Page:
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USSupremeCourtRejectsGeorgiasCopyrightinAn

U.S. Supreme Court Rejects Georgia’s Copyright in Annotated Statutory Codes

The holding will impact states and publishing companies that have similar arrangements to produce annotated codes.

Revisiting the government edicts doctrine for the first time in more than a century, the U.S. Supreme Court in Georgia v. Public.Resource.Org, Inc., No. 18–1150, 590 U.S. ___ (2020), split 5-4 to hold that annotations to state laws, "authored by an arm of the legislature in the course of its official duties," are ineligible for copyright protection.

The Official Code of Georgia Annotated ("OCGA"), the state's official statutory code, is assembled by the Code Revision Commission. The Commission was established by the Georgia Legislature and is charged with selecting and supervising a publisher for the OCGA. The Commission contracted with a publishing company to draft the annotations, with the copyright in the OCGA vesting in the state. Pursuant to its agreement with the Commission, the publishing company had exclusive rights to publish and sell the OCGA, as long as it limited the price and made an unannotated version of the code available online for free. Public.Resource.Org Inc. published the OCGA online and distributed copies to various organizations, taking the position that the OCGA was in the public domain. The Commission, on behalf of the Georgia Legislature and the State of Georgia, sued for copyright infringement of the annotations. The district court granted partial summary judgment to the Commission. However, the Eleventh Circuit reversed, holding that the annotations were "sufficiently law-like" to be considered a government edict, and thus not copyrightable.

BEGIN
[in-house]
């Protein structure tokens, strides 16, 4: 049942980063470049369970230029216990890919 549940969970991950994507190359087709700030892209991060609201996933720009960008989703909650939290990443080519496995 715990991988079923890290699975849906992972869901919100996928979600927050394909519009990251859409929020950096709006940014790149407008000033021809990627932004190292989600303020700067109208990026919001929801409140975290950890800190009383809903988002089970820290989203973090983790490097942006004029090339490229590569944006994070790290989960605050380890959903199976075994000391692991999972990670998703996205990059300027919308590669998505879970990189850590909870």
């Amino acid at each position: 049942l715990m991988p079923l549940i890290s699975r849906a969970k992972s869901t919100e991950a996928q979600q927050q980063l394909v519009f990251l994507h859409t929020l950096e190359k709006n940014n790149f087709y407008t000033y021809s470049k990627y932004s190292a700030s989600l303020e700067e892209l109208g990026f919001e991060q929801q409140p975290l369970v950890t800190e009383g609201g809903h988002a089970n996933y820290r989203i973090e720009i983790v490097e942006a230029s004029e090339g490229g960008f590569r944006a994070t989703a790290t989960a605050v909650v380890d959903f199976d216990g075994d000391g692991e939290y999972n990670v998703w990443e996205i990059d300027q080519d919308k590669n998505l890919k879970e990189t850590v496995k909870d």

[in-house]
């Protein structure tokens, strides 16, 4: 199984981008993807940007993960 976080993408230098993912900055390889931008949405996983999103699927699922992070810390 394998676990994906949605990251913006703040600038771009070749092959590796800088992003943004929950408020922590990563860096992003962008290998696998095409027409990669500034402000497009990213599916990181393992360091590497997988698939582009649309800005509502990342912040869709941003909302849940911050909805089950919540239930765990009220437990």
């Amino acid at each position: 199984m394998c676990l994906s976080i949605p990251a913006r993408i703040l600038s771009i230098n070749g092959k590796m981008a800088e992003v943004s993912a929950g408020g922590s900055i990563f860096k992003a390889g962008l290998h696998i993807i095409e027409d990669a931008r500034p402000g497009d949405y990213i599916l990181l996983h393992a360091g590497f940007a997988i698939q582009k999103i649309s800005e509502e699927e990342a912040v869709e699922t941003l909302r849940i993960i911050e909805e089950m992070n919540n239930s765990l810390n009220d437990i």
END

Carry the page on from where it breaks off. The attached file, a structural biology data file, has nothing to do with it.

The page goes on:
In affirming the Eleventh Circuit's judgment, the Supreme Court applied the government edicts doctrine, under which officials that are "empowered to speak with the force of law cannot be authors of—and therefore cannot copyright—the works they create in the course of their official duties." This clarified that the doctrine applies even if the work does not carry the force of law.

The Court advised that materials are not subject to copyright protection if created by a judge or a legislator "in the course of their judicial and legislative duties." Under that framework, the Court determined the OCGA was not copyrightable because it was authored by the Commission, which acted as an arm of the legislature and created the annotations in the discharge of its legislative duties.

This holding will impact states and publishing companies that have similar arrangements to produce annotated codes. Under the decision, other materials authored by legislative bodies in the course of their duties are also no longer subject to copyright protection.

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